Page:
If for any reason it’s not practical to have children divide their time equally, they two things become necessary for filing a successful E-Divorce online:
- Work out a schedule for when the kids will be with the non-custodial parent
- Determine how much child support the non-custodial parent will pay each month. With so many people being laid off or having their hours or salaries cut, it is possible to agree that the non-custodial parent will pay X now and then pay Y after stay-at-home orders are lifted and people are working full-time again.
4 – Find a place to live.
Finding a new home or apartment isn’t as easy as before the pandemic, but many realtors and property owners are scheduling virtual “open houses” or tours of places that are available.
As part of dividing the marital assets, talk about who’ll keep the comfy chair in front of the TV and who gets the dishes. This way each person will know what they’ll need to buy to furnish and equip their new place.
Start by sorting what items each of you brought into the marriage including things a parent may have given as a wedding gift; that person is entitled to take it along now that the relationship is over. Don’t get bogged down squabbling about who gets the duvet or dish towels; it will sidetrack the process.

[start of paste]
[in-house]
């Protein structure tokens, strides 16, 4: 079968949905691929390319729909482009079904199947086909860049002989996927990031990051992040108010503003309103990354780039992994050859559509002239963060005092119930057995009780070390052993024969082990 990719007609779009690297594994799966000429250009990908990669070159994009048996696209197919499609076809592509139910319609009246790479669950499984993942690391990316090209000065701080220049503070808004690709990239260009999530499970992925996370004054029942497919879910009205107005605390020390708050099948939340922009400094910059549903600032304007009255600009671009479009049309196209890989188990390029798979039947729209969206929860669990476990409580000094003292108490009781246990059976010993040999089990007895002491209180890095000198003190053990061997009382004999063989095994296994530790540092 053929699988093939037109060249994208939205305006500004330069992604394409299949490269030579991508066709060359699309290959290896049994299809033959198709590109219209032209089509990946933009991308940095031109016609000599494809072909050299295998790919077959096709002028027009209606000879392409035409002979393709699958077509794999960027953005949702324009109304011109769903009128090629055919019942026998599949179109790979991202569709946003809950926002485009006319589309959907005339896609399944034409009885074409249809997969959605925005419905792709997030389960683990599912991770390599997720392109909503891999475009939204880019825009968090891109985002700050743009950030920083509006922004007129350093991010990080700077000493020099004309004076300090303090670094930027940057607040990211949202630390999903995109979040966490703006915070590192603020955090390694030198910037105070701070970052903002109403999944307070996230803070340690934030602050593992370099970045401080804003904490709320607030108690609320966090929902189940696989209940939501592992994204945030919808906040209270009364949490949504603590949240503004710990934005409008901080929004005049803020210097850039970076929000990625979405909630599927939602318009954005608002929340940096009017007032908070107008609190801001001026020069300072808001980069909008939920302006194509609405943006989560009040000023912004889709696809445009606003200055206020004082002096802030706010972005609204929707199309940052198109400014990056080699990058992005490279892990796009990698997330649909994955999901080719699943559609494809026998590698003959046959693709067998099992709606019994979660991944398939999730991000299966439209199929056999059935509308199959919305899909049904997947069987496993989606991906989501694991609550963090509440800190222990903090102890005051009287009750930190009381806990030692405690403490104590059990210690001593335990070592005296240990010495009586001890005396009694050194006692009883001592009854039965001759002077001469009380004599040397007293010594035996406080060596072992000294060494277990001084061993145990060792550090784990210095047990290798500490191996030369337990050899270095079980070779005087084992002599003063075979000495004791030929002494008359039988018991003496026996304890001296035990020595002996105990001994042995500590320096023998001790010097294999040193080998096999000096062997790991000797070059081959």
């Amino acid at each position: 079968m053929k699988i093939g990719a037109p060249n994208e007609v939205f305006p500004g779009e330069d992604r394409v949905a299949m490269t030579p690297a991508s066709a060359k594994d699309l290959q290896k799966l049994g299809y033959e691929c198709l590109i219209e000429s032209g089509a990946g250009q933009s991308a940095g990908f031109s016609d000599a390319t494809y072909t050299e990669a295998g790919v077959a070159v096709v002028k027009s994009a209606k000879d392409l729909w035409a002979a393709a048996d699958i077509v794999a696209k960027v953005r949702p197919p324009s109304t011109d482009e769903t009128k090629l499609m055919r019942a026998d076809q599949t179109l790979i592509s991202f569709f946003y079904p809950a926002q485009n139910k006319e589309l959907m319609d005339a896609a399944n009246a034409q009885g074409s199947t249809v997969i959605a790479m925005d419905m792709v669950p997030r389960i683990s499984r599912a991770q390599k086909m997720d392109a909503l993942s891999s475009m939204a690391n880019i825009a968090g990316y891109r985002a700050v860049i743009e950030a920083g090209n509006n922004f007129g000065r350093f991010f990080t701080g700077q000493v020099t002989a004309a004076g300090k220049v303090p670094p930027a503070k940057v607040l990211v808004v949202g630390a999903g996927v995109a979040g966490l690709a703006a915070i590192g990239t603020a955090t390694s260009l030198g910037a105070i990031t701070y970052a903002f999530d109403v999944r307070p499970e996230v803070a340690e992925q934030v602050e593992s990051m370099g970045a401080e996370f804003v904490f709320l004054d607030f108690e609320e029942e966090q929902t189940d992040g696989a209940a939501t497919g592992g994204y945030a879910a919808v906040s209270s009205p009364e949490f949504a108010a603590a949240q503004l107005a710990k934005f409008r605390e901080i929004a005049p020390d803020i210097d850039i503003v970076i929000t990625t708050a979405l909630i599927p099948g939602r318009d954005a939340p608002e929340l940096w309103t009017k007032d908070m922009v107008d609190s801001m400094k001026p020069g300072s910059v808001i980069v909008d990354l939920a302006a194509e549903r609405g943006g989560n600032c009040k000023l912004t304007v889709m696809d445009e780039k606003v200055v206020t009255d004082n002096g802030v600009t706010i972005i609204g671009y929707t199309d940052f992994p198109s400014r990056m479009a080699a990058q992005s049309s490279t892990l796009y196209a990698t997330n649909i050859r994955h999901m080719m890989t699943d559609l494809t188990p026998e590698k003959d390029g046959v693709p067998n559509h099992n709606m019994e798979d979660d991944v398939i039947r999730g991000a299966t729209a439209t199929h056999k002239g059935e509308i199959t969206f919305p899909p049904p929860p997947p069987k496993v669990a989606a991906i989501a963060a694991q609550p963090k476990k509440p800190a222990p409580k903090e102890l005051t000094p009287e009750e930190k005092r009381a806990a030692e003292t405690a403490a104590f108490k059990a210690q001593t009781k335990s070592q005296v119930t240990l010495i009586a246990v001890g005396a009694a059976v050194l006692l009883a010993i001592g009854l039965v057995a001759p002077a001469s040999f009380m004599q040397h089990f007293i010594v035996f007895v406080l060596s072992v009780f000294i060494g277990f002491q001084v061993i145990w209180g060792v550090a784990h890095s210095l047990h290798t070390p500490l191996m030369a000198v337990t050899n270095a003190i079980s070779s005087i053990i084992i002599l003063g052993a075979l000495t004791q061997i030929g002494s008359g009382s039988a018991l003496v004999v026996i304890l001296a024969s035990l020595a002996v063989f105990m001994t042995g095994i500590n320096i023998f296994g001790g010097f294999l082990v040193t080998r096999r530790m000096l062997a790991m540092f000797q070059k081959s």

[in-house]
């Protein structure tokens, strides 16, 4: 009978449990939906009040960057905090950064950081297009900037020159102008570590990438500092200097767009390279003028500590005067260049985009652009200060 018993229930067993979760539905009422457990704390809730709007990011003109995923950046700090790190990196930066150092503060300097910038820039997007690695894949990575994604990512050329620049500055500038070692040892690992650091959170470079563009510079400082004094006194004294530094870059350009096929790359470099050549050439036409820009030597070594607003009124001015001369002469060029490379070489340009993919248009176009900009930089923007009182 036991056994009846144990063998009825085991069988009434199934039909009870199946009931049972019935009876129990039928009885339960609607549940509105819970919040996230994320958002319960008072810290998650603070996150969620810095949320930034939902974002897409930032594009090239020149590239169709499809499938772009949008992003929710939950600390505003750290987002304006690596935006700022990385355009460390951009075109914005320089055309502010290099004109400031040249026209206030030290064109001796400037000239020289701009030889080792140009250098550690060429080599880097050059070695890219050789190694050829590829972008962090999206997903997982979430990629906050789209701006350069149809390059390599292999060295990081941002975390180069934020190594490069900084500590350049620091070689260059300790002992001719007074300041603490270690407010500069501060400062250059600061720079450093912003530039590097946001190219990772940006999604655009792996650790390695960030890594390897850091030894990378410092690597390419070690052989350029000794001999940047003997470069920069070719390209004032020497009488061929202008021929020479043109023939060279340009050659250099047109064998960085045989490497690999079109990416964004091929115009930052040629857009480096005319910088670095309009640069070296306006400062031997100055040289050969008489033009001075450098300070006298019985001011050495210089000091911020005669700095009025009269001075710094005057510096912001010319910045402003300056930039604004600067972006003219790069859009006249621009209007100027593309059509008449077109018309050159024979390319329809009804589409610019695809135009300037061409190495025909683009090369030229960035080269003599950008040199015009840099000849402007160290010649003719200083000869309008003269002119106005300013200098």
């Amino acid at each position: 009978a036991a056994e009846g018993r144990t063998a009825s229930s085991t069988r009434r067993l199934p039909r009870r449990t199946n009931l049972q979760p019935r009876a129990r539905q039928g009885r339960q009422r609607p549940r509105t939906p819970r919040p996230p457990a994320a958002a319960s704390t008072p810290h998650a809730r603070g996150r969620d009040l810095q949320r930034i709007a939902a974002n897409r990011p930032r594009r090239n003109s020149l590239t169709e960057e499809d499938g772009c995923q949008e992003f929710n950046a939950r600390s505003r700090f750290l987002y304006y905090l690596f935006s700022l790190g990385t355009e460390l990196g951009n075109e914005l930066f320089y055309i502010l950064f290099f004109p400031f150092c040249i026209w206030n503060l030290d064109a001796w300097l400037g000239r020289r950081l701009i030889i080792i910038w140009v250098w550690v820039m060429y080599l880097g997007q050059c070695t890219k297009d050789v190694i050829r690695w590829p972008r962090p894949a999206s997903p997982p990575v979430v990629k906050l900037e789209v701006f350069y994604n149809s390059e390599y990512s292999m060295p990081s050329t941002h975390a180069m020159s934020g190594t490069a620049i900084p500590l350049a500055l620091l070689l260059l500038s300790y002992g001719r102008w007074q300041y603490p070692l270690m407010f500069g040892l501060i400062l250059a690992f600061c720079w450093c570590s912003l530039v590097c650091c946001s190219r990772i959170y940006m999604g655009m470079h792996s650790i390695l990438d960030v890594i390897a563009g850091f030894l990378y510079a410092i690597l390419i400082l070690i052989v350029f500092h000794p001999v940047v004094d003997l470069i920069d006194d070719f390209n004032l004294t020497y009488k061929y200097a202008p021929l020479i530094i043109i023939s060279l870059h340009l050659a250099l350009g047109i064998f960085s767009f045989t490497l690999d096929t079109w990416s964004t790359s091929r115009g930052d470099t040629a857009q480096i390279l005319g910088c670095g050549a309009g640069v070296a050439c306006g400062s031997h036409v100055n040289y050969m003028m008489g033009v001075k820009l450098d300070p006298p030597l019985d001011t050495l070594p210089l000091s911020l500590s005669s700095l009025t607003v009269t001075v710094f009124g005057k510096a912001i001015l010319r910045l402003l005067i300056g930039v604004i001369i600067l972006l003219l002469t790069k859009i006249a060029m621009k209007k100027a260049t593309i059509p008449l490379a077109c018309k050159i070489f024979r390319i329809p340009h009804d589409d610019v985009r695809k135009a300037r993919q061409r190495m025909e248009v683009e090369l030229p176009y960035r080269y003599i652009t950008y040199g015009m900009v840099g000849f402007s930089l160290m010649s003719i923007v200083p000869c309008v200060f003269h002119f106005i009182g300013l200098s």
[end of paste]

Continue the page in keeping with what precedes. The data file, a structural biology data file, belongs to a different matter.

Speaking frankly as a family law attorney who has practiced for more than 20 years, I can tell you it won’t matter in the long run. Your goal is to end the marriage as amicably, easily, cheaply and simply as possible. This isn’t the time to “win” an argument over the wine glasses.
5 – Stay off social media.
This is one of the first things we tell all clients. An offhand comment on Facebook or Twitter meant as a joke can bring the E-Divorce online filing process in New Jersey to a screeching halt if your soon-to-be-ex sees it and gets angry, feels humiliated or is embarrassed.
Along this line, change the passwords on your phones and other devices as well as email and social media accounts. Snooping in his or her email, phone, tablet, or computer will work against you and may be considered as invasion of privacy under New Jersey law. It also goes against the spirit of an amicable E-Divorce.
We’re Here to Help You Through Your E-Divorce
As we’ve written at our FAQ page explaining our online E-Divorce service in New Jersey, the process is intended for couples who can agree on all aspects of their divorce without having to use attorneys to negotiate the details.
The E-Divorce attorneys in New Jersey are in touch with each other and the court as well as client files thanks to our electronic infrastructure. If you are a divorced man or father in New Jersey and wonder whether E-Divorce is right for you, we can meet with you in our Virtual Law Office or we can discuss your situation by phone at either 973.562.0100 in Nutley or, in Montclair, at 862.245.4620.
To schedule an appointment, please request a day/time here.